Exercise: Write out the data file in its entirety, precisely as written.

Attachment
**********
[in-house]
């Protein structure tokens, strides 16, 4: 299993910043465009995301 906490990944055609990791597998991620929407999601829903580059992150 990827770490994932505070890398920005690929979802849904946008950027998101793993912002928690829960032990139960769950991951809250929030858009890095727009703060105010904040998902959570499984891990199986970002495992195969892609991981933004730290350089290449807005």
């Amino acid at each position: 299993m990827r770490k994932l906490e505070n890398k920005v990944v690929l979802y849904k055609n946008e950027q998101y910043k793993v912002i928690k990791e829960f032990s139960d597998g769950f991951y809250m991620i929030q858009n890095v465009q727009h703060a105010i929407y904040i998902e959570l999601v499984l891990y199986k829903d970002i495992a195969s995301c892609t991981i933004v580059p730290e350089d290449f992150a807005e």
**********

[in-house]
């Protein structure tokens, strides 16, 4: 299993910043465009995301 906490990944055609990791597998991620929407999601829903580059992150 990827770490994932505070890398920005690929979802849904946008950027998101793993912002928690829960032990139960769950991951809250929030858009890095727009703060105010904040998902959570499984891990199986970002495992195969892609991981933004730290350089290449807005």
């Amino acid at each position: 299993m990827r770490k994932l906490e505070n890398k920005v990944v690929l979802y849904k055609n946008e950027q998101y910043k793993v912002i928690k990791e829960f032990s139960d597998g769950f991951y809250m991620i929030q858009n890095v465009q727009h703060a105010i929407y904040i998902e959570l999601v499984l891990y199986k829903d970002i495992a195969s995301c892609t991981i933004v580059p730290e350089d290449f992150a807005e």